New York's Cooperative and Condominium Community

Habitat Magazine July/August 2020 free digital issue




State Preserves Veil of Secrecy for Wealthy Condo Buyers

New York City

LLCs, wealthy condo buyers, veil of secrecy, New York City condos.

A win for the 1 percent: wealthy condo buyers can hide in anonymous LLCs.

Nov. 11, 2019

Score a win for the 1 percent. Responding to concerns from the real-estate industry – and the people who buy New York’s most expensive real estate – the state Department of Taxation and Finance has reversed a two-month-old rule that required LLCs, or shell companies, to list the names and addresses of all individuals with ownership interests in condo deals, the Wall Street Journal reports. The rule was imposed in September to remove a veil of secrecy favored by billionaires and celebrities and, on occasion, people trying to launder ill-gotten gains in New York real estate. The rule grew out of a new state law signed by Gov. Andrew Cuomo that is designed to address complaints about building and zoning violations in suburban Rockland County. The law makes the names of owners public under the state’s Freedom of Information Law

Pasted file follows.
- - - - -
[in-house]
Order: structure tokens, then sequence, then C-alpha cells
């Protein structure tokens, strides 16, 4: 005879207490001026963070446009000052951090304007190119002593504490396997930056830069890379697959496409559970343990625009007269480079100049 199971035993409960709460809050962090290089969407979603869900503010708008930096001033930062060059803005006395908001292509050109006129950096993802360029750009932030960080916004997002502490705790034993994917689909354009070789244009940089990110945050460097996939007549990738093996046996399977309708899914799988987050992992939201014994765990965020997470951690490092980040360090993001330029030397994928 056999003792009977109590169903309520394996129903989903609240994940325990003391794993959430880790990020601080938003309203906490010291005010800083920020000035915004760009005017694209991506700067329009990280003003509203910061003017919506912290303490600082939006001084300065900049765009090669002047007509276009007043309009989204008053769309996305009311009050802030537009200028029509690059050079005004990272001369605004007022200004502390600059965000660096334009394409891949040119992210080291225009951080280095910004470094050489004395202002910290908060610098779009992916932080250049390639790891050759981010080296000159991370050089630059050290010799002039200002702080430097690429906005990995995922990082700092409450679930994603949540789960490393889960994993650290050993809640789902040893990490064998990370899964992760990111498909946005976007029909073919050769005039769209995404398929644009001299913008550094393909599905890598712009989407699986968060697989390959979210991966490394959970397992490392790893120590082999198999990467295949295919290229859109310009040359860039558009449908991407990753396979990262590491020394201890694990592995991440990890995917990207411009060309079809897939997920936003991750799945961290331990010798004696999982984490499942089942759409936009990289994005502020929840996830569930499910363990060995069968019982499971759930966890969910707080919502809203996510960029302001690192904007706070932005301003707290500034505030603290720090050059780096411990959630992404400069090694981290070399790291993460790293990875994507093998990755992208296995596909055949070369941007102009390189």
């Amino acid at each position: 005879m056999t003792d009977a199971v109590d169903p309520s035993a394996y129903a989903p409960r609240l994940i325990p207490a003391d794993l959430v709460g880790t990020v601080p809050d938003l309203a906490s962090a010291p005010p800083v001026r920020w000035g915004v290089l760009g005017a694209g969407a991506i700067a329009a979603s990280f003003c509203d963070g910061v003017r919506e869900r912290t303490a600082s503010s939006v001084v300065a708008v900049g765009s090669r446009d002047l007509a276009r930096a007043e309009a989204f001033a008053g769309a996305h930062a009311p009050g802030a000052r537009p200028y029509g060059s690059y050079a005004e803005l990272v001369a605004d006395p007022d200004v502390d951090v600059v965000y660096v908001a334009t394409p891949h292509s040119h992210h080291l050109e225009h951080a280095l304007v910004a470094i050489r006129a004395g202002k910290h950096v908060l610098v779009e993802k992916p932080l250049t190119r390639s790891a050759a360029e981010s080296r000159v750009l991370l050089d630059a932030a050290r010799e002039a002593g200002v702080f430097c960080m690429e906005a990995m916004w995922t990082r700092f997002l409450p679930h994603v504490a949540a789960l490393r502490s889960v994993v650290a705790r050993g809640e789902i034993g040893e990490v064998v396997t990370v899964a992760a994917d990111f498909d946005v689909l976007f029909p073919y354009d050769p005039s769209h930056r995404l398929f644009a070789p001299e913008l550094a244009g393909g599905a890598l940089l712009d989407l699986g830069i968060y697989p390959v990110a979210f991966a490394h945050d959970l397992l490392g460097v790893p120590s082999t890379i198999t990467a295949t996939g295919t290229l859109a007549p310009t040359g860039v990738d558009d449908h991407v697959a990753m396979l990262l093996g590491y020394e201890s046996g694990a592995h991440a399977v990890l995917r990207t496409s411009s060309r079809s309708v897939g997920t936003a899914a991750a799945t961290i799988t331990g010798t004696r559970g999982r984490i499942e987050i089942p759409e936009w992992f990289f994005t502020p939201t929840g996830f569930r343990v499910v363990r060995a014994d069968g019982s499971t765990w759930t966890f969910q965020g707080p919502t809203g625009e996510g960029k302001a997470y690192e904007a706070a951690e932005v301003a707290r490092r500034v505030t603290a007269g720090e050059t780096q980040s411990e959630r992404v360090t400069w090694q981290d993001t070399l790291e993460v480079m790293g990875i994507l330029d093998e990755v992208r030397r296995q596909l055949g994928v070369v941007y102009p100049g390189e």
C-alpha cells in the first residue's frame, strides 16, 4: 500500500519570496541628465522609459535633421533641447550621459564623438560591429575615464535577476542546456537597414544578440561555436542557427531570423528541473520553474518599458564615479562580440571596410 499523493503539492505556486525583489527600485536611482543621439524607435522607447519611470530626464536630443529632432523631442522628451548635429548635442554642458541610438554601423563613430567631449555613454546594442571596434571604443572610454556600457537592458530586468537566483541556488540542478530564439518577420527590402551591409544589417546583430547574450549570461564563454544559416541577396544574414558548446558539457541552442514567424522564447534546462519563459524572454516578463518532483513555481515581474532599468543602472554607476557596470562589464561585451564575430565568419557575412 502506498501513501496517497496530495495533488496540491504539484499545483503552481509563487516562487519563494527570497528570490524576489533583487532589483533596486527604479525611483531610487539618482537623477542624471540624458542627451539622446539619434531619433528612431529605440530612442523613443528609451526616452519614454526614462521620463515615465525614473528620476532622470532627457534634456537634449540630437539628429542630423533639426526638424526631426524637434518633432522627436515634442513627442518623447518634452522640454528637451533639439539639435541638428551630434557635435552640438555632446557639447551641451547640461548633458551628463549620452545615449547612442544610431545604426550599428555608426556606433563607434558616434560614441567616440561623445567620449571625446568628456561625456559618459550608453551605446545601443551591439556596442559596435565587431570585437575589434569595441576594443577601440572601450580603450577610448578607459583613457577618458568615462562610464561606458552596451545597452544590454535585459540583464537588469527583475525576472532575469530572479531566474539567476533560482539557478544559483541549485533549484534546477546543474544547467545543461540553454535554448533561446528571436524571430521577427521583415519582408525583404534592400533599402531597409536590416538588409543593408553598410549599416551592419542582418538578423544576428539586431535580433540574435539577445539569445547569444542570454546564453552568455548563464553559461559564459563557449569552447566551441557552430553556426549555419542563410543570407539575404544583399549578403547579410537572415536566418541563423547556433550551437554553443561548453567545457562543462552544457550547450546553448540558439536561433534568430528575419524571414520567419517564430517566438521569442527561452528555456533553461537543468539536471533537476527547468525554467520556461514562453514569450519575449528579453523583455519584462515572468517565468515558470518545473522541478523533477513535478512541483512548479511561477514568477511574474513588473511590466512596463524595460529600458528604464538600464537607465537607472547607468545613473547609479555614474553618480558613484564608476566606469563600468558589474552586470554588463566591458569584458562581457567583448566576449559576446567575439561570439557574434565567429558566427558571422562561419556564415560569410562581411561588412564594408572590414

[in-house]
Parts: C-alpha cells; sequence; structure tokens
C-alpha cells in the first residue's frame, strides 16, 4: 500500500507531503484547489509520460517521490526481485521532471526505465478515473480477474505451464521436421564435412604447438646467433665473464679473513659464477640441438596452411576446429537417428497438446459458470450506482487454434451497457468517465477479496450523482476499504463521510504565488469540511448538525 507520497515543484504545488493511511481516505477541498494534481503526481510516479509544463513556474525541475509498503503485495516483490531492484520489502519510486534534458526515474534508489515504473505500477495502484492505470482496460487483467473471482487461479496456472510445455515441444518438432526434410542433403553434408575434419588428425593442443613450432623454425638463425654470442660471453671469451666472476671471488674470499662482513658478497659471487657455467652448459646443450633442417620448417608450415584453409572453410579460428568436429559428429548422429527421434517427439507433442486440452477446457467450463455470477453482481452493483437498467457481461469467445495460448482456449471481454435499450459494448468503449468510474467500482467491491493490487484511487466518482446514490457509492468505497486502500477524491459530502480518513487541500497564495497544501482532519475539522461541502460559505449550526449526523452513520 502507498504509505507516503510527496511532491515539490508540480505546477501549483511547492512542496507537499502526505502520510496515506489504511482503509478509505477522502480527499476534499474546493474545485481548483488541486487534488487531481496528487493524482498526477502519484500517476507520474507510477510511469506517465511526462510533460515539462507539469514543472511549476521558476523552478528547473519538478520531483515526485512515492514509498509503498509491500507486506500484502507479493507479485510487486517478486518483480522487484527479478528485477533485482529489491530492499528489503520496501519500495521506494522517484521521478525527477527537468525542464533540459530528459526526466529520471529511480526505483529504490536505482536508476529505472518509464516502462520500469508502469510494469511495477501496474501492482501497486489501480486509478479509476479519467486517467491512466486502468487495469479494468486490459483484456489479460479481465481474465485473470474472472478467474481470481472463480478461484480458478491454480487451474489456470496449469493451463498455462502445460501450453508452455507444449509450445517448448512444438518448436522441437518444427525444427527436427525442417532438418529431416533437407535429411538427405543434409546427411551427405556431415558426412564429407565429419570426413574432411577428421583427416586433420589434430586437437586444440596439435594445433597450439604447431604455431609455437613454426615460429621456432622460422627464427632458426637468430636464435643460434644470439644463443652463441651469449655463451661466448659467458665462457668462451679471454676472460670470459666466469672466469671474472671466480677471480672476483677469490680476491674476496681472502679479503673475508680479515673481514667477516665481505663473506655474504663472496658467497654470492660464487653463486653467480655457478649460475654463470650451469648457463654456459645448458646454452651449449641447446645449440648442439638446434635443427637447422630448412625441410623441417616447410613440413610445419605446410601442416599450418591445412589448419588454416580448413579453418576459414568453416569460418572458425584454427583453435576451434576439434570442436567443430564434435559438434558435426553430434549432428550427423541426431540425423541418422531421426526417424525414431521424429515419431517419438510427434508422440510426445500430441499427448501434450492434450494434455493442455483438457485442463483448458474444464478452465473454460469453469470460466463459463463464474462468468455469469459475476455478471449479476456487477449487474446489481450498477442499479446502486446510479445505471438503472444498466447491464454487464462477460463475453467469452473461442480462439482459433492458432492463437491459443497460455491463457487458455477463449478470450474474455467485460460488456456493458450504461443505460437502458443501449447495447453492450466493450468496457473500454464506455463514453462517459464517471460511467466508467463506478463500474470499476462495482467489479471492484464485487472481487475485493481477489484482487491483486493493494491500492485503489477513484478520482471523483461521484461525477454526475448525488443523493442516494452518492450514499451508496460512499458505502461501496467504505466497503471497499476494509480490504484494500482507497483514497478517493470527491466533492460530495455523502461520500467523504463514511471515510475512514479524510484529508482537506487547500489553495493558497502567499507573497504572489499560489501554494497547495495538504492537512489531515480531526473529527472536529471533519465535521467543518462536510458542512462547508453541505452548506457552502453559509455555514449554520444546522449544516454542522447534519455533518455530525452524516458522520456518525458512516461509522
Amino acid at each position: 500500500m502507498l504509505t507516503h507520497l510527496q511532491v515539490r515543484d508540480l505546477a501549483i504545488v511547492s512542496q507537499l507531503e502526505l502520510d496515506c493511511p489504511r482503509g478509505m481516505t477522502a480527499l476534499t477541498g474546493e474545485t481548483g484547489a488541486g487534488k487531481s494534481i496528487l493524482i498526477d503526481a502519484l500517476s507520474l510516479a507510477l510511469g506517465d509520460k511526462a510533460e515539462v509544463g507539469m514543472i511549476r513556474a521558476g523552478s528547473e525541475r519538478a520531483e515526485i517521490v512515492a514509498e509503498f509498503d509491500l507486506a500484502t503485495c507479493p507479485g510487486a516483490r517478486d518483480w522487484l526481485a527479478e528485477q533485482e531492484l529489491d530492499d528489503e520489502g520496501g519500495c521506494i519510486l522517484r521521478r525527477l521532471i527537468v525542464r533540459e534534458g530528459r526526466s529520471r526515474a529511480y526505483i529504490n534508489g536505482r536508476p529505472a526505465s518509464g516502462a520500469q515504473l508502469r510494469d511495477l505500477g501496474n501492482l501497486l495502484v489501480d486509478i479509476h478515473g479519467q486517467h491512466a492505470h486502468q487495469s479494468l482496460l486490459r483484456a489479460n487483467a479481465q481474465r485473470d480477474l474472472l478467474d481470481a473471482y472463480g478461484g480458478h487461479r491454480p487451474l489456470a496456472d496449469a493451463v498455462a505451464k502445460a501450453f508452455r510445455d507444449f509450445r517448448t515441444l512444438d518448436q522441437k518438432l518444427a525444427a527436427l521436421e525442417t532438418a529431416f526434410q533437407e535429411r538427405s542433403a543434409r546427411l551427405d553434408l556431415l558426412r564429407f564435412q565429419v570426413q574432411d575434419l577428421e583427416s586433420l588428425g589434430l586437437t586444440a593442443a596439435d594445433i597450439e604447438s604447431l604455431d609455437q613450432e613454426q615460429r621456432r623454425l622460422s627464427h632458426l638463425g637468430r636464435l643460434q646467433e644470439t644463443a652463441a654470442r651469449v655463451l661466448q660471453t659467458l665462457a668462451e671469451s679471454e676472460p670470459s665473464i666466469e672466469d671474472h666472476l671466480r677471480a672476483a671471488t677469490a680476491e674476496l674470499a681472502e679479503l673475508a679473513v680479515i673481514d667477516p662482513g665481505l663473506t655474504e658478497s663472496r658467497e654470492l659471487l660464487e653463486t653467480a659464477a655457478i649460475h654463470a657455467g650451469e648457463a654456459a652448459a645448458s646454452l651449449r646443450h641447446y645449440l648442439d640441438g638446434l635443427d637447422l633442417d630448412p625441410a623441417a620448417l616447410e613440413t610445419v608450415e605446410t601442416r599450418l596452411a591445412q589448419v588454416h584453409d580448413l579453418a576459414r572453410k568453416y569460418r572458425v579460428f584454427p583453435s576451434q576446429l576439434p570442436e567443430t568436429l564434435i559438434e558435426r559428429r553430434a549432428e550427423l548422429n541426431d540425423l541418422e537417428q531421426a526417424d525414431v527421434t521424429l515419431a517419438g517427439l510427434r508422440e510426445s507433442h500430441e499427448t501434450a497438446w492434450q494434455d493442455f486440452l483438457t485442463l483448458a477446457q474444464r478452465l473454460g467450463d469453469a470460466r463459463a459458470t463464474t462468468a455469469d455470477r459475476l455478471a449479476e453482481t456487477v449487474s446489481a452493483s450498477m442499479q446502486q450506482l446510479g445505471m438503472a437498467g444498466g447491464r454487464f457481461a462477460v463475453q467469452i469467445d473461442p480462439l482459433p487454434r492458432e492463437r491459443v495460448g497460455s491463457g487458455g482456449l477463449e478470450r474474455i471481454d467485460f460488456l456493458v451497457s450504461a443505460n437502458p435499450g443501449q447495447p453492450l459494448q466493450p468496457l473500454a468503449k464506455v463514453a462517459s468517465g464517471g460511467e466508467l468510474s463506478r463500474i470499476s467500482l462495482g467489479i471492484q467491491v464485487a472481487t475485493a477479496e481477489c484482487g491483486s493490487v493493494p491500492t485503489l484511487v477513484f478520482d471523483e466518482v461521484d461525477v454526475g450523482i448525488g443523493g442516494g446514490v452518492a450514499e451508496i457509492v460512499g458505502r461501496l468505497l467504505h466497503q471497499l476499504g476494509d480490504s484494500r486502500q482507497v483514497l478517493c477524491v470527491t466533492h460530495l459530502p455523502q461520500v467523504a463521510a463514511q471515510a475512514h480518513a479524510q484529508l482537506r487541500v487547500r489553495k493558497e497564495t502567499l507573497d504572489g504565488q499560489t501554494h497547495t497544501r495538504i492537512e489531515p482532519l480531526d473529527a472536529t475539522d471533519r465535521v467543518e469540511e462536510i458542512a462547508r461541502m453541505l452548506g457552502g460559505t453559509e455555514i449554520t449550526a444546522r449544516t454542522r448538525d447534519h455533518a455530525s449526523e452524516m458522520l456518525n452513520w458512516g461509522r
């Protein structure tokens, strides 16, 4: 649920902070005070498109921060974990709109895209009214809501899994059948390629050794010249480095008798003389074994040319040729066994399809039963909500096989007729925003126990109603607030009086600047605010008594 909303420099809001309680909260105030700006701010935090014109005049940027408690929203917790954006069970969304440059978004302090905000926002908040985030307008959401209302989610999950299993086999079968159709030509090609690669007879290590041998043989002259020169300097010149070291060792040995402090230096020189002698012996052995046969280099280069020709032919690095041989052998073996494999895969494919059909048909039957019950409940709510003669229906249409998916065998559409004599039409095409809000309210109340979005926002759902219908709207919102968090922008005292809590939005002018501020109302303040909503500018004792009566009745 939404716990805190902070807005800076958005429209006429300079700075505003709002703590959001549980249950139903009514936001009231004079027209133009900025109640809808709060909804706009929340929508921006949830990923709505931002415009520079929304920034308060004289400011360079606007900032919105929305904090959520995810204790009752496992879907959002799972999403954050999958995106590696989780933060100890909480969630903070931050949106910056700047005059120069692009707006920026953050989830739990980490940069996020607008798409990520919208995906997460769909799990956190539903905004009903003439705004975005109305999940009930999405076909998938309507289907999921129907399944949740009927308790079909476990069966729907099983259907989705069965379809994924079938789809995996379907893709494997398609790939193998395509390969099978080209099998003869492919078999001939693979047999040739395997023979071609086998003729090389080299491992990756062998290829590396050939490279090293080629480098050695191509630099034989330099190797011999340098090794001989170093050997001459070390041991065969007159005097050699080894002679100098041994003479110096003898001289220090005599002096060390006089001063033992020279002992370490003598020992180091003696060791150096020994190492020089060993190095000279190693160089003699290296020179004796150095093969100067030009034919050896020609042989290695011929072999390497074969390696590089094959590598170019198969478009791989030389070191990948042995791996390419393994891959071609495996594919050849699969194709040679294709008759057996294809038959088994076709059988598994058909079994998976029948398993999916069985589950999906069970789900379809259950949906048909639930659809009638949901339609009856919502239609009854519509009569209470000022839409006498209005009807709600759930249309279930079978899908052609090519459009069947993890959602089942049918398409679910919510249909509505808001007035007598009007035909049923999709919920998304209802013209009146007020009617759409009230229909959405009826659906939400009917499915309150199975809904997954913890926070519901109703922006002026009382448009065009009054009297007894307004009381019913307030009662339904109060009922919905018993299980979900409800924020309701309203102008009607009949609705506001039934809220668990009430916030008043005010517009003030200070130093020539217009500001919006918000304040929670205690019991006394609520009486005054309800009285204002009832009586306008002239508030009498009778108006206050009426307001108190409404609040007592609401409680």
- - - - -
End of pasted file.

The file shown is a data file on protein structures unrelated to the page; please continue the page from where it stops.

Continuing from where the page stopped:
The Department of Taxation and Finance has reversed itself with the new guidance. “The law is intended to apply to sales of a residential building with one to four dwellings, not the sale of individual condo units, and the guidance reflects that,” said James Gazzale, a state tax department spokesman. “The department’s initial understanding of the new law was generated based on the agency’s preliminary reading of the bill language. Since that time, the bill sponsors have clarified their intent.” 

The Real Estate Board of New York, which represents the industry, pressed the governor’s office to act. The industry was particularly concerned that the law would throw a wrench into condo-development projects, since it required the disclosure of all individuals behind all layers of corporate ownership. 

Stuart Saft, a partner at the law firm Holland & Knight, drafted a memo, outlining why the tax department’s initial interpretation was wrong and arguing that the language shouldn’t apply to condominiums. Saft said the new rule would “effectively kill real-estate finance.” In the end, the tax department agreed.

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